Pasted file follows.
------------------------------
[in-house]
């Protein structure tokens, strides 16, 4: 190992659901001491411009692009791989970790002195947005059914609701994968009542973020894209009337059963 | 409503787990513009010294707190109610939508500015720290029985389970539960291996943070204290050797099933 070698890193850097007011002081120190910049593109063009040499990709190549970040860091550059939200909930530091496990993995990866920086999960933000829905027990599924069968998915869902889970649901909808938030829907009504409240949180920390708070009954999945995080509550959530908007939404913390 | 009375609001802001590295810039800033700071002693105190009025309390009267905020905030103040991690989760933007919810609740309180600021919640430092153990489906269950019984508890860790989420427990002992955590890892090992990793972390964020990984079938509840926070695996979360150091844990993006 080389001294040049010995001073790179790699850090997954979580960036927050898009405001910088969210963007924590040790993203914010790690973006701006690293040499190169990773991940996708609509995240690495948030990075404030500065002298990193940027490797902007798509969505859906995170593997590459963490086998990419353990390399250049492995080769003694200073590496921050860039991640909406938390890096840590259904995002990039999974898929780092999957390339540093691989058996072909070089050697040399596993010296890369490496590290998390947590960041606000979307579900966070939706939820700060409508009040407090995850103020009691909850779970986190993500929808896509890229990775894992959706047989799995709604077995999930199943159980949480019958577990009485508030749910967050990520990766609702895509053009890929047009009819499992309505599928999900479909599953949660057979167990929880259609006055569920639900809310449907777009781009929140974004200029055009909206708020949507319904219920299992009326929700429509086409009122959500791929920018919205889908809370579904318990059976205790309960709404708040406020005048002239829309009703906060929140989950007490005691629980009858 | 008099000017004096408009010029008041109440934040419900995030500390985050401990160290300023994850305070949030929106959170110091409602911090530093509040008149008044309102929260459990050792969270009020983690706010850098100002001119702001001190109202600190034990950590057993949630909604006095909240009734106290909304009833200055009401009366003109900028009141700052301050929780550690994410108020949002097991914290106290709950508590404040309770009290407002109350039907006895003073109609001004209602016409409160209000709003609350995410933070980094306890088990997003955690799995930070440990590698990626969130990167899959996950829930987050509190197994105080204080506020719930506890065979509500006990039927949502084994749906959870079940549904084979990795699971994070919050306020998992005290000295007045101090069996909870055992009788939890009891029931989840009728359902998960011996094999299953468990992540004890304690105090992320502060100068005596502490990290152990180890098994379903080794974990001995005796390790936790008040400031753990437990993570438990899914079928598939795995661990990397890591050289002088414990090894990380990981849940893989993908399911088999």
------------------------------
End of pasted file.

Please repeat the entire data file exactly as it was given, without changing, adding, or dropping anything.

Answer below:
[in-house]
């Protein structure tokens, strides 16, 4: 190992659901001491411009692009791989970790002195947005059914609701994968009542973020894209009337059963 | 409503787990513009010294707190109610939508500015720290029985389970539960291996943070204290050797099933 070698890193850097007011002081120190910049593109063009040499990709190549970040860091550059939200909930530091496990993995990866920086999960933000829905027990599924069968998915869902889970649901909808938030829907009504409240949180920390708070009954999945995080509550959530908007939404913390 | 009375609001802001590295810039800033700071002693105190009025309390009267905020905030103040991690989760933007919810609740309180600021919640430092153990489906269950019984508890860790989420427990002992955590890892090992990793972390964020990984079938509840926070695996979360150091844990993006 080389001294040049010995001073790179790699850090997954979580960036927050898009405001910088969210963007924590040790993203914010790690973006701006690293040499190169990773991940996708609509995240690495948030990075404030500065002298990193940027490797902007798509969505859906995170593997590459963490086998990419353990390399250049492995080769003694200073590496921050860039991640909406938390890096840590259904995002990039999974898929780092999957390339540093691989058996072909070089050697040399596993010296890369490496590290998390947590960041606000979307579900966070939706939820700060409508009040407090995850103020009691909850779970986190993500929808896509890229990775894992959706047989799995709604077995999930199943159980949480019958577990009485508030749910967050990520990766609702895509053009890929047009009819499992309505599928999900479909599953949660057979167990929880259609006055569920639900809310449907777009781009929140974004200029055009909206708020949507319904219920299992009326929700429509086409009122959500791929920018919205889908809370579904318990059976205790309960709404708040406020005048002239829309009703906060929140989950007490005691629980009858 | 008099000017004096408009010029008041109440934040419900995030500390985050401990160290300023994850305070949030929106959170110091409602911090530093509040008149008044309102929260459990050792969270009020983690706010850098100002001119702001001190109202600190034990950590057993949630909604006095909240009734106290909304009833200055009401009366003109900028009141700052301050929780550690994410108020949002097991914290106290709950508590404040309770009290407002109350039907006895003073109609001004209602016409409160209000709003609350995410933070980094306890088990997003955690799995930070440990590698990626969130990167899959996950829930987050509190197994105080204080506020719930506890065979509500006990039927949502084994749906959870079940549904084979990795699971994070919050306020998992005290000295007045101090069996909870055992009788939890009891029931989840009728359902998960011996094999299953468990992540004890304690105090992320502060100068005596502490990290152990180890098994379903080794974990001995005796390790936790008040400031753990437990993570438990899914079928598939795995661990990397890591050289002088414990090894990380990981849940893989993908399911088999």